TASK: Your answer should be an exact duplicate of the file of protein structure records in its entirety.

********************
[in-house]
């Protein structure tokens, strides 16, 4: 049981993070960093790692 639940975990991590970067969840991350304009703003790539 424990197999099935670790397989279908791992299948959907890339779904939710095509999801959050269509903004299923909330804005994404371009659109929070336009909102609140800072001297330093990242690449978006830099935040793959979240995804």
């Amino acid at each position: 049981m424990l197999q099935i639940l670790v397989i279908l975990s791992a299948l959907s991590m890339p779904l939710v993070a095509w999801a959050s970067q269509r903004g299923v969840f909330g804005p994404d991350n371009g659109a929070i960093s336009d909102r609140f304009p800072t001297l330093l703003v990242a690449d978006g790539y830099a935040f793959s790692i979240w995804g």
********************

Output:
[in-house]
């Protein structure tokens, strides 16, 4: 049981993070960093790692 639940975990991590970067969840991350304009703003790539 424990197999099935670790397989279908791992299948959907890339779904939710095509999801959050269509903004299923909330804005994404371009659109929070336009909102609140800072001297330093990242690449978006830099935040793959979240995804």
């Amino acid at each position: 049981m424990l197999q099935i639940l670790v397989i279908l975990s791992a299948l959907s991590m890339p779904l939710v993070a095509w999801a959050s970067q269509r903004g299923v969840f909330g804005p994404d991350n371009g659109a929070i960093s336009d909102r609140f304009p800072t001297l330093l703003v990242a690449d978006g790539y830099a935040f793959s790692i979240w995804g």